Bosdet would probably turn in his own grave if he knew that today some of his paintings of classical gods such as Apollo and Adonis are used as gay icons.
The group of lancet windows above the altar at the east end of the church were paid for from a legacy from Honoria Thomson, one of Lady Waterford’s friends. They were a replacement for the original east window which had been broken during the extension work. The original had been painted by Lady Waterford herself. The new windows were made by James Powell and Sons from Whitefriars, London, and tucked in the bottom left hand corner of the window their trademark of a White Friar can be seen.
The Stuart family are remembered on a commemorative window in the south transept. The window was given to the church in 1866 by General Charles Stuart and commemorates his parents, Captain John Stuart RN. and his wife, Albinia. Captain John was Lord Stuart de Rothsay’s younger brother. Also commemorated on this window is General Stuart’s only child, John, who died in infancy. He was the last direct male representative of the fifth generation of this particular Stuart family.
PICTURES AND PAINTINGS
Louisa Waterford’s preferred painting medium was watercolour, and in the church office is another of her renderings, usually called “Suffer the Little Children”. There are no records of how the church acquired it, but it is the style of her best known work, the Biblical murals and decoration of the schoolroom at Ford in Northumberland, now called Lady Waterford Hall.
Lady Waterford particularly admired the work of 15th century Italian painter, Antonello da Messina. She painted a copy of his “Christ with St John and the Virgin Mary” which hangs in the clergy vestry at St Marks. It is not known who gave it or when it was donated to the church. The original Messina once hung in Highfield Castle but it is now in the National Gallery.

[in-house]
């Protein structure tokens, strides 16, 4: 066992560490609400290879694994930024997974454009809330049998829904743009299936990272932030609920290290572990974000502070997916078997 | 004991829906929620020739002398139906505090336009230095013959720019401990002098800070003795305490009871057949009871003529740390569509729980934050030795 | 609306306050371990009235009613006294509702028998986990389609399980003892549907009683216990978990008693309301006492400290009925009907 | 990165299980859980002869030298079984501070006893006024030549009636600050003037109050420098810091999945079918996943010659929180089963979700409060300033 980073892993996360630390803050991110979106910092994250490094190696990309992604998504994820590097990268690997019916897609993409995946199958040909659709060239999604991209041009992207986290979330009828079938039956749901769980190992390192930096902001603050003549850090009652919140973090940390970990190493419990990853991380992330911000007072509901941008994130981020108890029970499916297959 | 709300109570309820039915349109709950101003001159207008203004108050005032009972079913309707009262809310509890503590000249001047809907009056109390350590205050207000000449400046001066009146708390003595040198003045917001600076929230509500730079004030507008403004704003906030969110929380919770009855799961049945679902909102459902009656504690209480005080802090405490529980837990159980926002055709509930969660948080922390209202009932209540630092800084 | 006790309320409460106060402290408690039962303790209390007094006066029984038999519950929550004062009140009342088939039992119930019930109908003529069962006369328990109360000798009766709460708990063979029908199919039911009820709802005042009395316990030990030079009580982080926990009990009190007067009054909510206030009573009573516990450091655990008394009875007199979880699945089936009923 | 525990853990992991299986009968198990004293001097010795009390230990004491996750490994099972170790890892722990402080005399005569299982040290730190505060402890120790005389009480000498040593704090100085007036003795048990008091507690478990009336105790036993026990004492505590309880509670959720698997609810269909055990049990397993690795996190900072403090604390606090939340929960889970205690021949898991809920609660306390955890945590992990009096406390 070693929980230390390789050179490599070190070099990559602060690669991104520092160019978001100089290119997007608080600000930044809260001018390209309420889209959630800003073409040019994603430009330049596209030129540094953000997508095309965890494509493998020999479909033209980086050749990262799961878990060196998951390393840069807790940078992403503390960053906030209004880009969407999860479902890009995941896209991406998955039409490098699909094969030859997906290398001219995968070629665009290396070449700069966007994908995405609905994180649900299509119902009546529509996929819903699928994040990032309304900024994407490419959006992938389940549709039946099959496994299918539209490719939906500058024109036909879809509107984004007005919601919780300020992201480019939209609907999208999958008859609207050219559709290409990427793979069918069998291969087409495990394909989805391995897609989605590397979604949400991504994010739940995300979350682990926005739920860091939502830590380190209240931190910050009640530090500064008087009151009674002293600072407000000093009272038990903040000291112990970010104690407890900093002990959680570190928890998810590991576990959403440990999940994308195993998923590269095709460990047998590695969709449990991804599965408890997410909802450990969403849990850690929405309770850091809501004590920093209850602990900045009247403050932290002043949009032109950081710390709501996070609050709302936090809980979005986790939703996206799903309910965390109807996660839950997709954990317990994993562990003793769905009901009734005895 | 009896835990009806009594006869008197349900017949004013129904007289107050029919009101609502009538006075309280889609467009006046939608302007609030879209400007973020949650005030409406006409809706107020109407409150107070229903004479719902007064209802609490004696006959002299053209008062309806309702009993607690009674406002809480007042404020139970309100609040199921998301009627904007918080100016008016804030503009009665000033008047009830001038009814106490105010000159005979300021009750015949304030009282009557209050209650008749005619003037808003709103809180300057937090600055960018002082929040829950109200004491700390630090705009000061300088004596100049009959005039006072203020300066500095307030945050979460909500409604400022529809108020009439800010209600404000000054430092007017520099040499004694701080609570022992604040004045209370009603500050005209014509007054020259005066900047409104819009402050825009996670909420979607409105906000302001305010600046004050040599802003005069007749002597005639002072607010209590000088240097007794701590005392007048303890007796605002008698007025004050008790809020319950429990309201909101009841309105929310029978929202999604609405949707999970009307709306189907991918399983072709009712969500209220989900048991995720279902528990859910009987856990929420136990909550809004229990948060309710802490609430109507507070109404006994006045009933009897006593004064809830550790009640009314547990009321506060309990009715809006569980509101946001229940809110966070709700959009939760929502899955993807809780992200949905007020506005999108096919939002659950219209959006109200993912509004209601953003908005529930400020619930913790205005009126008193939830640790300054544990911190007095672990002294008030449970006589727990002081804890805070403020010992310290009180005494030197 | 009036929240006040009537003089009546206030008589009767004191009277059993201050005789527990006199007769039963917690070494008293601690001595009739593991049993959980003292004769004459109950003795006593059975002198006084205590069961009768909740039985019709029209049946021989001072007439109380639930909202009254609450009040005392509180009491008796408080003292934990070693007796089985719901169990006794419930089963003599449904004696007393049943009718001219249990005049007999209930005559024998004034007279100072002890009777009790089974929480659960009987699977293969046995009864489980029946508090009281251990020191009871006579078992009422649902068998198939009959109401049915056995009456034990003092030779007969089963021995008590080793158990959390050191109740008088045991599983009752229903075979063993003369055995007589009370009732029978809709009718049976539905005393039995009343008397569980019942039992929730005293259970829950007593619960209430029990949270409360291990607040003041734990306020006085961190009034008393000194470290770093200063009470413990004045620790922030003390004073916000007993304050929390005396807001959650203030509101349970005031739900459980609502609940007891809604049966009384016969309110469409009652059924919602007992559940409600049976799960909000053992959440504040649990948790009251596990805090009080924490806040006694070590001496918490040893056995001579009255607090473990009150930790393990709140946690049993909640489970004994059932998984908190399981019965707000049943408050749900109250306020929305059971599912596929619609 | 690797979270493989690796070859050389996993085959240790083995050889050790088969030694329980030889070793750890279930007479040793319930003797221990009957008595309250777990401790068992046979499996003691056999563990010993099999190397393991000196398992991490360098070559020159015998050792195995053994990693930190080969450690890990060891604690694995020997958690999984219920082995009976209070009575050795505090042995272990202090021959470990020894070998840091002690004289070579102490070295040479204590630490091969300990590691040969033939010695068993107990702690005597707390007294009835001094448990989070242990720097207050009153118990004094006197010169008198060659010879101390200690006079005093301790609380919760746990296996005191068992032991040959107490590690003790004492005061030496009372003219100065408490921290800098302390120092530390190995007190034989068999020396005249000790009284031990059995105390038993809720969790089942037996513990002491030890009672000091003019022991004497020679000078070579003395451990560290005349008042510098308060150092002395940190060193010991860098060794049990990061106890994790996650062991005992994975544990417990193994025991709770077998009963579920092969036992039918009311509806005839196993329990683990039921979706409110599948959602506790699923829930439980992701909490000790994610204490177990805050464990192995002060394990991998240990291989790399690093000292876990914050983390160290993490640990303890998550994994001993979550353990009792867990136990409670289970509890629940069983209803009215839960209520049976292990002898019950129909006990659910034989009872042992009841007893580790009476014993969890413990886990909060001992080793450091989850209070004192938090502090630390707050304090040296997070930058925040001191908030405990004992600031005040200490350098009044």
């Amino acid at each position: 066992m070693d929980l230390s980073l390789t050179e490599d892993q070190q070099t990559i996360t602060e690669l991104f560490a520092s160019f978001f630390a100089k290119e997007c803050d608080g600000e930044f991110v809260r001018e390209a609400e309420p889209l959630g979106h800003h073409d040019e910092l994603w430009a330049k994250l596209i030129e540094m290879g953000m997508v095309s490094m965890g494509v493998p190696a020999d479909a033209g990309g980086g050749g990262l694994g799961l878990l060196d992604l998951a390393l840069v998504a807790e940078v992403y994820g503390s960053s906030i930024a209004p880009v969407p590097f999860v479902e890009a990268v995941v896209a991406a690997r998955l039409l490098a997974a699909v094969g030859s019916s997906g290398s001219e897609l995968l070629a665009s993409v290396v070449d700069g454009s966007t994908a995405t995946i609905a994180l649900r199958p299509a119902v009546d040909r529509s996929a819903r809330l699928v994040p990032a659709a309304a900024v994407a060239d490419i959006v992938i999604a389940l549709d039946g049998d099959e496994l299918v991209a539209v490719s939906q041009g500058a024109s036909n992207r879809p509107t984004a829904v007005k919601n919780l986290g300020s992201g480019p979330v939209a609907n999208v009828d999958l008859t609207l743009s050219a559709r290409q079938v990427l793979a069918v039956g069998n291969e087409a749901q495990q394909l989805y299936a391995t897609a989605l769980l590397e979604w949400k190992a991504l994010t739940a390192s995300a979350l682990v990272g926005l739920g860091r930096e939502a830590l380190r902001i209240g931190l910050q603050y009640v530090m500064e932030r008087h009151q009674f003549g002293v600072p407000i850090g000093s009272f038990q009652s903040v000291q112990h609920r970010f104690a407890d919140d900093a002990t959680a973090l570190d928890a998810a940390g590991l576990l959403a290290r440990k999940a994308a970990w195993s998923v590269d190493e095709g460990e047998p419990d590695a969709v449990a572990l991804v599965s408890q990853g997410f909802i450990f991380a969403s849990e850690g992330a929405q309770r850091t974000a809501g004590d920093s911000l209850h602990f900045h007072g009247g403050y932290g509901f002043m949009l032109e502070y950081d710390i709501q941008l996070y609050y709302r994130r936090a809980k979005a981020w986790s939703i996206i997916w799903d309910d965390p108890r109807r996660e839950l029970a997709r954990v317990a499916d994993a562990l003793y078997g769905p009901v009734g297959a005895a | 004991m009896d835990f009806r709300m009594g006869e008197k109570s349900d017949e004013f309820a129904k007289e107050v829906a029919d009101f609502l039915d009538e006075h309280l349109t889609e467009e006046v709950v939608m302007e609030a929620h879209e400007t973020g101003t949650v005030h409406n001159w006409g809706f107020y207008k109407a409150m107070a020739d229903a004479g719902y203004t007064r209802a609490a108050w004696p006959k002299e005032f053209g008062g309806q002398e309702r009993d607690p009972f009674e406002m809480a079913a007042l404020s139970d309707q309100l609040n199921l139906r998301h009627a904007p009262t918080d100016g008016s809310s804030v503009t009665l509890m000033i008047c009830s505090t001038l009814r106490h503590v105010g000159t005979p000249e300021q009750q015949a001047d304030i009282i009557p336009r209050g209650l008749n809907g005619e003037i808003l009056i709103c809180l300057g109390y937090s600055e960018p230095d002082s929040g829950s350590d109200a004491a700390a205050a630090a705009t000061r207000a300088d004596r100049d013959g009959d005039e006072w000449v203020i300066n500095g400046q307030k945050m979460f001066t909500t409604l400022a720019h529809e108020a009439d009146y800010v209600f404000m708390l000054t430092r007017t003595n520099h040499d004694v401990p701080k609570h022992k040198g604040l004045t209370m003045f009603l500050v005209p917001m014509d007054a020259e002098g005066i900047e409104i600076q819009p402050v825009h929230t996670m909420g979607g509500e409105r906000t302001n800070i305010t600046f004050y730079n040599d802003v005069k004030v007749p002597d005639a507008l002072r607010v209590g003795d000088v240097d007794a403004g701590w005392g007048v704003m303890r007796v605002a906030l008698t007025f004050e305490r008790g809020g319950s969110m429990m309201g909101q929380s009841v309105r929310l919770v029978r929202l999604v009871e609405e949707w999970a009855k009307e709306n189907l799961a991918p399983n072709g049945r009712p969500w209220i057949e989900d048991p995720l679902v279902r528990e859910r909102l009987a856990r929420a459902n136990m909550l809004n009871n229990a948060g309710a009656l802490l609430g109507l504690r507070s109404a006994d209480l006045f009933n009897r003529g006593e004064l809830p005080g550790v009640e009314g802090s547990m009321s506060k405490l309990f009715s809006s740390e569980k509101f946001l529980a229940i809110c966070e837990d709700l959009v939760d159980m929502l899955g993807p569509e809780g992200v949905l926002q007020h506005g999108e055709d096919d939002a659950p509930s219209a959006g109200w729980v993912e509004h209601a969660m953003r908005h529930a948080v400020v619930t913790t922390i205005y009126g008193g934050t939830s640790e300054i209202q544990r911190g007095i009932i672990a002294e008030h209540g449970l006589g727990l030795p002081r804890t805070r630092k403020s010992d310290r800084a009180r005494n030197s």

Lady Waterford and her sister, Lady Canning, were fortunate enough to see the original painting of “The Light of the World” in William Holman Hunt’s studio in 1853. There were deeply impressed by it, so it is fitting that a print of this famous painting should hang behind the font. It was given to the church by retired clergyman, Herbert Bloomfield.
VISITORS AND EVENTS
Perhaps the most famous worshiper, however, was Kaiser Willhelm II who attended Matins whilst at Highcliffe Castle in 1907. His visit had unhappy and unpleasant repercussions. The Kaiser was the summer guest of Colonel Edward Stuart Wortley (later General Wortley) and discussed with him the best way to put over to the British his friendly feelings for them and Britain.
Later, Colonel Stuart Wortley visited Germany as the Kaiser’s guest, and between them they decided to issue a statement from the Kaiser in the form of an interview. The Daily Telegraph put together and published the interview but instead of creating harmony, it caused sensational resentment in Germany and exacerbated any ill feeling and distrust felt in Britain. Eventually because of the reactions of his own people, the Kaiser was forced to officially deny that the interview had ever taken place. Some historians have put forward the view that this “disaster” of public relations helped bring forward World War One.
Vicki Turner 2003
Highcliffe, Highcliffe Castle, St